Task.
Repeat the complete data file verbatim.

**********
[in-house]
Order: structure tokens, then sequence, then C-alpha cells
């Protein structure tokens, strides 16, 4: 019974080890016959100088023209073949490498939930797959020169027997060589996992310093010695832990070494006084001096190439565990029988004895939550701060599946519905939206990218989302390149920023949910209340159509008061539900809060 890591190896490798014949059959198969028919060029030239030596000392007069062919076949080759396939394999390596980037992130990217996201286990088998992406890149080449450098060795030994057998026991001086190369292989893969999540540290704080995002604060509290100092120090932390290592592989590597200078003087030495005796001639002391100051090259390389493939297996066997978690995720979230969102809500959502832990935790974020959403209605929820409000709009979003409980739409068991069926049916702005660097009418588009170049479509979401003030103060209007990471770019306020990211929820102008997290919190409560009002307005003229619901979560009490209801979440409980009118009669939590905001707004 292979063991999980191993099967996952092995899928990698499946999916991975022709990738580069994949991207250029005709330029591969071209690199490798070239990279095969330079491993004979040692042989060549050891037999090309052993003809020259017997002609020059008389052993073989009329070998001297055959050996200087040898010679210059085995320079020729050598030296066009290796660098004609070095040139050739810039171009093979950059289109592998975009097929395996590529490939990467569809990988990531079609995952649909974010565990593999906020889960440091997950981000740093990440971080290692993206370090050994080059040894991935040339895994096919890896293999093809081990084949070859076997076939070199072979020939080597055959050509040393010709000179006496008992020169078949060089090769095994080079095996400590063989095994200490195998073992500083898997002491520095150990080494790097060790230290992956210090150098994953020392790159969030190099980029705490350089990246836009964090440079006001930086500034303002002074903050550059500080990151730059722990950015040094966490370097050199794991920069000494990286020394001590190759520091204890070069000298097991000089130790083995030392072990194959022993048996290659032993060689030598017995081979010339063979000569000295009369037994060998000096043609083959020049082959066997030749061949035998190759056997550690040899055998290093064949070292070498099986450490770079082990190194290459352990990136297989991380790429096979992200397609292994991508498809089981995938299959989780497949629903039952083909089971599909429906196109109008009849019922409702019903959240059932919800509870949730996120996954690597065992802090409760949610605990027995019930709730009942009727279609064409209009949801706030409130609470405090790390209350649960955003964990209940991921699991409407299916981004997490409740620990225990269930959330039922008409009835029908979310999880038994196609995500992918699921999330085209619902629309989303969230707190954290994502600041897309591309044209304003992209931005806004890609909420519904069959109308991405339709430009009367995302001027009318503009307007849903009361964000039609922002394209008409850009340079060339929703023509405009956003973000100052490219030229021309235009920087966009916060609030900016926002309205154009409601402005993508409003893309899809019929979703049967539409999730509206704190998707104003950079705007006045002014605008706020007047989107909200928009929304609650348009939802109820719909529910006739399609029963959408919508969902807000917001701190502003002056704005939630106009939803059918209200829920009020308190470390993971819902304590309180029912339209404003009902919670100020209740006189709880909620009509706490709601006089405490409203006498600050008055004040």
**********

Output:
[in-house]
Order: structure tokens, then sequence, then C-alpha cells
């Protein structure tokens, strides 16, 4: 019974080890016959100088023209073949490498939930797959020169027997060589996992310093010695832990070494006084001096190439565990029988004895939550701060599946519905939206990218989302390149920023949910209340159509008061539900809060 890591190896490798014949059959198969028919060029030239030596000392007069062919076949080759396939394999390596980037992130990217996201286990088998992406890149080449450098060795030994057998026991001086190369292989893969999540540290704080995002604060509290100092120090932390290592592989590597200078003087030495005796001639002391100051090259390389493939297996066997978690995720979230969102809500959502832990935790974020959403209605929820409000709009979003409980739409068991069926049916702005660097009418588009170049479509979401003030103060209007990471770019306020990211929820102008997290919190409560009002307005003229619901979560009490209801979440409980009118009669939590905001707004 292979063991999980191993099967996952092995899928990698499946999916991975022709990738580069994949991207250029005709330029591969071209690199490798070239990279095969330079491993004979040692042989060549050891037999090309052993003809020259017997002609020059008389052993073989009329070998001297055959050996200087040898010679210059085995320079020729050598030296066009290796660098004609070095040139050739810039171009093979950059289109592998975009097929395996590529490939990467569809990988990531079609995952649909974010565990593999906020889960440091997950981000740093990440971080290692993206370090050994080059040894991935040339895994096919890896293999093809081990084949070859076997076939070199072979020939080597055959050509040393010709000179006496008992020169078949060089090769095994080079095996400590063989095994200490195998073992500083898997002491520095150990080494790097060790230290992956210090150098994953020392790159969030190099980029705490350089990246836009964090440079006001930086500034303002002074903050550059500080990151730059722990950015040094966490370097050199794991920069000494990286020394001590190759520091204890070069000298097991000089130790083995030392072990194959022993048996290659032993060689030598017995081979010339063979000569000295009369037994060998000096043609083959020049082959066997030749061949035998190759056997550690040899055998290093064949070292070498099986450490770079082990190194290459352990990136297989991380790429096979992200397609292994991508498809089981995938299959989780497949629903039952083909089971599909429906196109109008009849019922409702019903959240059932919800509870949730996120996954690597065992802090409760949610605990027995019930709730009942009727279609064409209009949801706030409130609470405090790390209350649960955003964990209940991921699991409407299916981004997490409740620990225990269930959330039922008409009835029908979310999880038994196609995500992918699921999330085209619902629309989303969230707190954290994502600041897309591309044209304003992209931005806004890609909420519904069959109308991405339709430009009367995302001027009318503009307007849903009361964000039609922002394209008409850009340079060339929703023509405009956003973000100052490219030229021309235009920087966009916060609030900016926002309205154009409601402005993508409003893309899809019929979703049967539409999730509206704190998707104003950079705007006045002014605008706020007047989107909200928009929304609650348009939802109820719909529910006739399609029963959408919508969902807000917001701190502003002056704005939630106009939803059918209200829920009020308190470390993971819902304590309180029912339209404003009902919670100020209740006189709880909620009509706490709601006089405490409203006498600050008055004040």